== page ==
Category Archives: vegetables

The NHS are STILL giving incorrect nutritional advice for diabetes

The evidence is there – low fat diets are NOT appropriate for people with diabetes (actually they are inappropriate for most people but that’s another story)!

Whether it’s an 8-year clinical trial comparing a diet in which 30% of calorific intake comes from fat beats a low fat diet for effects on HbA1c; or a randomised pilot trial that shows the less carbs the better for diabetes; or a randomised trial that shows “the low-carbohydrate diet induced lower insulin and glucose excursions compared with the low-fat diet“, all the evidence appears to be falling on deaf NHS ears. 

Why do I think this?  Well, a lovely client of mine has recently been diagnosed as “prediabetic” with a HbA1c of 43.  And the advice she has received, in the form of a 6-page letter, is to eat:

bread, pasta, chapatis, potatoes, yam, noodles, rice and cereals…cut down on fat – a low fat diet benefits health“.  

OMG!! as they say!

This advice couldn’t be more inappropriate. An the evidence has been showing us that for several years now.  Why have the NHS not moved forward in their archaic, and potentially dangerous, advice? If you are receiving this type of information from your GP please, please question it.  My blogs, FB posts, tweets etc. all point you in the direction of the most up-to-date nutritional research and advice for diabetes.

Here are some more recent findings – finally bringing good quality proteins into the equation:

Whey protein is being linked with lower rates of diabetes. Any good nutritional therapist will understand that protein is bound to be a vital ingredient in the formula of healthy eating for diabetes – just like good fats it slows the effects of carbs in your food helping to prevent glucose and insulin spikes, and keeps you feeling fuller for longer.

Take care on the amounts of protein-rich foods you choose however.  Portion control is important.  Those enjoying meat-feasts might be taking a good thing a step too far: consuming twice the daily recommended amounts of protein from meats has been shown to compound diabetes.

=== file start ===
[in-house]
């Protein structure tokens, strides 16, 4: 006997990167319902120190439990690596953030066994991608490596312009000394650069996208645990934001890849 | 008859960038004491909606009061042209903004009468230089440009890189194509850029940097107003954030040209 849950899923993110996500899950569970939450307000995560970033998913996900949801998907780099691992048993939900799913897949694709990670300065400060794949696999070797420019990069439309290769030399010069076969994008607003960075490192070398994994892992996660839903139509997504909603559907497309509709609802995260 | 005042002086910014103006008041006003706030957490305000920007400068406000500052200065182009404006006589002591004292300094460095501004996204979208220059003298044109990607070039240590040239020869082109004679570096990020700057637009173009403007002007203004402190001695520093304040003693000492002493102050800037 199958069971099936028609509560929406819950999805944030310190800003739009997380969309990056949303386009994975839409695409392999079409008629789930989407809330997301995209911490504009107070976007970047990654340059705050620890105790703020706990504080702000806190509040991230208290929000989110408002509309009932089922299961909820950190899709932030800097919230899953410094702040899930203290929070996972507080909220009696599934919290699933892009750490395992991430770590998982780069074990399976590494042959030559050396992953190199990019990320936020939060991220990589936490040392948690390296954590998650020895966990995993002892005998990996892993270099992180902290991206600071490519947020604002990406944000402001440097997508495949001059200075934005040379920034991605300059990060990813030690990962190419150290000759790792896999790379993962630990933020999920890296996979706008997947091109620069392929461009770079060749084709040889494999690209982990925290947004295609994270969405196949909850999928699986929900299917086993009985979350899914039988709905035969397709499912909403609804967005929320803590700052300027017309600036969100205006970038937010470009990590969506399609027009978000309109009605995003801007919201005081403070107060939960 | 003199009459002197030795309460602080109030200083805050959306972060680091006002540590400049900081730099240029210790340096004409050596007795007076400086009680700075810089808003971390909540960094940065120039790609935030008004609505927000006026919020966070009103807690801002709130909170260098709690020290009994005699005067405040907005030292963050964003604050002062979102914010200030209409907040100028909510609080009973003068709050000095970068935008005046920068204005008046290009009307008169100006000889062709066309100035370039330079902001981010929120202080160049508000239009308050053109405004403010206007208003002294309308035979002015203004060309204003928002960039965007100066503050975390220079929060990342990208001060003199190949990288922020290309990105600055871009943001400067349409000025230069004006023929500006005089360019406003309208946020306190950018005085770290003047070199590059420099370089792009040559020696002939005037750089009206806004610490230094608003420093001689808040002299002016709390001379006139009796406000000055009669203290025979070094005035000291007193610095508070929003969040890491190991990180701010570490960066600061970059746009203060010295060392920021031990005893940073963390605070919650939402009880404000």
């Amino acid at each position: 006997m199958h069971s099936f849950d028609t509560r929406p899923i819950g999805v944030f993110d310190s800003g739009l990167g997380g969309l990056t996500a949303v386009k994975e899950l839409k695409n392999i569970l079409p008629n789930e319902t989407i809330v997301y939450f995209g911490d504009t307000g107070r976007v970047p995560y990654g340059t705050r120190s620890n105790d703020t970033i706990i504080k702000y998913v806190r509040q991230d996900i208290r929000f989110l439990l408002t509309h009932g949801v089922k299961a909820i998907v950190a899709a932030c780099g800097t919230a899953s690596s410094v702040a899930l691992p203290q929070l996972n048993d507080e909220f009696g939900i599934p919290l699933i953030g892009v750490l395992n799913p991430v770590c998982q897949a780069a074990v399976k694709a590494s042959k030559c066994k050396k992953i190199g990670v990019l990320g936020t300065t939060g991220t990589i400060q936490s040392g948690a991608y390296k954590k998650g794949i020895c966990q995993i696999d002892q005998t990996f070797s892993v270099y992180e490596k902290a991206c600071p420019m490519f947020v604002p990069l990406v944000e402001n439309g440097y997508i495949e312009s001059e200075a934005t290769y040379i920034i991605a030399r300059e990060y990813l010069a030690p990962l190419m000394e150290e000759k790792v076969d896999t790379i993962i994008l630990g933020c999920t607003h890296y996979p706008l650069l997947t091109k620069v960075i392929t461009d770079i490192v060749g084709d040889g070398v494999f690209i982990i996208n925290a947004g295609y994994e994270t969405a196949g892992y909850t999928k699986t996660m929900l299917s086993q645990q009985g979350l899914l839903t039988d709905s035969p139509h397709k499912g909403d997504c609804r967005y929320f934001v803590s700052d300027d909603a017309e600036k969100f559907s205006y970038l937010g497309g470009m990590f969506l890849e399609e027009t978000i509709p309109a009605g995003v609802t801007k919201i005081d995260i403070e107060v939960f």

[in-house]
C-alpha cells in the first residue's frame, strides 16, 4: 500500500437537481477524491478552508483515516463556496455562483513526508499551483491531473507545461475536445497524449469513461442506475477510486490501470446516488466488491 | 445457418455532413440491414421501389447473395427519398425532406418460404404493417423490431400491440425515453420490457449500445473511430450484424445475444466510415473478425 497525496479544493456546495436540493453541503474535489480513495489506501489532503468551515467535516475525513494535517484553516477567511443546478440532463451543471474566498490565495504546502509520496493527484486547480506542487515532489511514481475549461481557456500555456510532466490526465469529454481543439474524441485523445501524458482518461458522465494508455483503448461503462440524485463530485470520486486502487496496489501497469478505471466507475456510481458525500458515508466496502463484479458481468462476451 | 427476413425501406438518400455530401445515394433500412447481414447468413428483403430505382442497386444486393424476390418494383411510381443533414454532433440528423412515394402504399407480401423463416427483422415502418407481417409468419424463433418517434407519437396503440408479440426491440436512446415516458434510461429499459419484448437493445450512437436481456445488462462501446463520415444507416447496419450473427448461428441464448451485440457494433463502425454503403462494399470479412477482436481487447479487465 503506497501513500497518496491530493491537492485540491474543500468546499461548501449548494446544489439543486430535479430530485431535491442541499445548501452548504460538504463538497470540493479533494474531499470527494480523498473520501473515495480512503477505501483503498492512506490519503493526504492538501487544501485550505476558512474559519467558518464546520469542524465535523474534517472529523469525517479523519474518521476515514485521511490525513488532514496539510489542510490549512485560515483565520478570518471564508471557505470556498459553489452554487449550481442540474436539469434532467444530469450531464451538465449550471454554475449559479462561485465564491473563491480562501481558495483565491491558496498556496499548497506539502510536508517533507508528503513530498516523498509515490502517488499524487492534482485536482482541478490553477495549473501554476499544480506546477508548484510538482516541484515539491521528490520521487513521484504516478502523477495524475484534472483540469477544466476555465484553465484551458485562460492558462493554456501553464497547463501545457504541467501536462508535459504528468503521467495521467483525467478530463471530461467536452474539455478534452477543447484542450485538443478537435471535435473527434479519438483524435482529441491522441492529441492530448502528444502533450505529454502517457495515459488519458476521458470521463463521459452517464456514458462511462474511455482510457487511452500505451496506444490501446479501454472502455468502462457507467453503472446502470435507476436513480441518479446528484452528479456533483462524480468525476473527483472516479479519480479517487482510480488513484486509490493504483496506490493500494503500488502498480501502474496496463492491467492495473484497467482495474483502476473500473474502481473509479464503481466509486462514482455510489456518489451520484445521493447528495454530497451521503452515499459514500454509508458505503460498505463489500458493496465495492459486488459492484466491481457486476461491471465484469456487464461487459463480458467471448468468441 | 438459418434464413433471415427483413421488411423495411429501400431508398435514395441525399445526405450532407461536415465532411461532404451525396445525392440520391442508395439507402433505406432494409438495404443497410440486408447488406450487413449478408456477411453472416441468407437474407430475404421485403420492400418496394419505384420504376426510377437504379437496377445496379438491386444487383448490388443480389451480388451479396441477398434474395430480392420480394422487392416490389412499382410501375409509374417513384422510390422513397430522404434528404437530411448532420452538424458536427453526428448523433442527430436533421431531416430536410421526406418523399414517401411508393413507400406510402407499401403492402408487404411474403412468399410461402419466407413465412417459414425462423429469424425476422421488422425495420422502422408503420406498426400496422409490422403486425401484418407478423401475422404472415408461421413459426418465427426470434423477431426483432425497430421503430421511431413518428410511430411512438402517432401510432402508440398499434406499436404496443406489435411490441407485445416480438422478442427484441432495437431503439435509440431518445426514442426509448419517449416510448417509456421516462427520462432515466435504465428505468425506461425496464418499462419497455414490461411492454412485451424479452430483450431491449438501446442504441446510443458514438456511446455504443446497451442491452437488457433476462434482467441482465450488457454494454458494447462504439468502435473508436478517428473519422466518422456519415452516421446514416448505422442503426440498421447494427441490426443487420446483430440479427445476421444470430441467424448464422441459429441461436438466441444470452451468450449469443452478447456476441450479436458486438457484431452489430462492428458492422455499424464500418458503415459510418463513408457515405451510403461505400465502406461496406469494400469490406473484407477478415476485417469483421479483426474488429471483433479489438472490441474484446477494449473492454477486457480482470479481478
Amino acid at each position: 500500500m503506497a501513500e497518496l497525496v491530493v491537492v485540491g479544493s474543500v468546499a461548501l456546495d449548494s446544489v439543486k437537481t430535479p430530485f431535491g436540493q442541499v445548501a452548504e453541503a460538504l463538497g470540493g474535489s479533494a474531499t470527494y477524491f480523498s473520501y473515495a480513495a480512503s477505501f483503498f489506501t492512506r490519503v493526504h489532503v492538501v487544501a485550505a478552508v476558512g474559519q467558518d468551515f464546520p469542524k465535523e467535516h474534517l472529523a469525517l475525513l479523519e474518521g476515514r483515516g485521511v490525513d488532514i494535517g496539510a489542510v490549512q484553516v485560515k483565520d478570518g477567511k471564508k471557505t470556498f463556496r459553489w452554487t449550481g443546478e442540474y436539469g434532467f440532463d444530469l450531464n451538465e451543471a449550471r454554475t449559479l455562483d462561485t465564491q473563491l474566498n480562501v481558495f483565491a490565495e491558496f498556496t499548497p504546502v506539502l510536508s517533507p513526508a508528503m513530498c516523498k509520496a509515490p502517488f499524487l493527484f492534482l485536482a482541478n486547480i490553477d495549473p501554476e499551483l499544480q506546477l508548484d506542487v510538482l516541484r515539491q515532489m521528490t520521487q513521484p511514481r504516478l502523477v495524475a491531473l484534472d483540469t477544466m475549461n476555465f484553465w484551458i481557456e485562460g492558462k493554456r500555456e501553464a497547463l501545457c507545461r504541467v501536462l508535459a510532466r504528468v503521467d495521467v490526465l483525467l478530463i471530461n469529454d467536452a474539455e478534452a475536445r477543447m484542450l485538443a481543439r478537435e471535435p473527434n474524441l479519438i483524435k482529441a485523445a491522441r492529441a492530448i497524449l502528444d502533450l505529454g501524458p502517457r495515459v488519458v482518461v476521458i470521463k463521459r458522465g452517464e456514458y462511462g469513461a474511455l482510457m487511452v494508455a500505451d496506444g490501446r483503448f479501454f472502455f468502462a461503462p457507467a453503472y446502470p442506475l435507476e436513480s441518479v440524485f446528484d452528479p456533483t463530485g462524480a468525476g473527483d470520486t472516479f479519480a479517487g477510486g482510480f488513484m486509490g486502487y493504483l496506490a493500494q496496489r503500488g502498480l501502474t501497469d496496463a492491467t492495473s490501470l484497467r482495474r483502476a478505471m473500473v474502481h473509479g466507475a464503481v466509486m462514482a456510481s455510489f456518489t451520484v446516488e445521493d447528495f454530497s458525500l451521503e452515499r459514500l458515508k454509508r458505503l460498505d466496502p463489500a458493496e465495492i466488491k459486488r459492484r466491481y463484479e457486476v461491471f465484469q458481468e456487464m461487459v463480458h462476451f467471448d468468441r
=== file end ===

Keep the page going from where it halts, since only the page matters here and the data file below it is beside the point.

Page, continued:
Confused?  Don’t be.  Protein is beneficial in appropriate quantities.  Shout up if you need help understanding what you own portion sizes should be!

 

Your starter for 10-a-day!

Grill VegetableTwo simple questions for you this week:

  • How long would you like to live?
  • How healthy would you like to be as time goes by?

The latest research about the number of portions of vegetables and fruit we should be eating every day gives us this choice, as the good doctor advises in this video.

We benefit from eating good quality plant foods: fruit and vegetables.  We get reasonable benefits from eating 5 portions each day.  We get better benefits if we up that (as the Aussies already recommend) to 7-a-day.  We get even better benefits if we up it to 10-a-day.

Great!  It should be a simple choice shouldn’t it?

So why are some journalists grumbling about the new findings?  I simply don’t get it.  If you don’t want to eat 7 or 10-a-day that’s your choice.  But why do you feel it’s a good use of print space to inhibit good practice and encourage readers to stick to just 5-a-day?

I get that some people already don’t even manage 5-a-day.  I do.  And I want them to be encouraged to get up to the 5-a-day too. That may or may not mean subsidising the cost of fresh produce, but taxation is a separate argument.

The issue today is about those people who do care enough to want to make more effort to look after themselves and go on to enjoy a long and healthy life filled with the energy and vitality to make the most of those extra years.  Telegraph – you have done those readers a great disservice.  I note the date on the article entitled “10 portions of fruit and veg a day – are they having a laugh?”   I seriously hope this is the Telegraph’s idea of an April Fool’s joke?

The idea that we can’t pack in 10-a-day is simply ludicrous!  So here goes: This is your starter for 10!!

Breakfast:

Eggs, served with tomatoes, mushrooms, baked beans (choose a good brand without sugar – yes they are out there!!)

Mid-morning snack:

How about an apple with a handful of almonds or walnuts?

Lunch:

Vegetable soup or a home-made vegetable juice – can’t begin to tell you how many portions you would squeeze in there!

Followed by a salad with your choice of protein (fish, chicken, meat, tofu)

Mid afternoon snack:

Vegetable crudites with half a tub of hummus (better still if that’s homemade too!)

Evening meal:

Chilli con (or sin) carne made with tomatoes, peppers, onions, possibly some aubergine – served with guacamole and fresh tomato salsa, with rice or better still quinoa

 

Guess what?  You’ve had more than 10-a-day easily, and you haven’t been a slave in the kitchen because none of these things are difficult or take hours to make.  Do it all in batches one day each week and you’re really laughing!

Enjoy!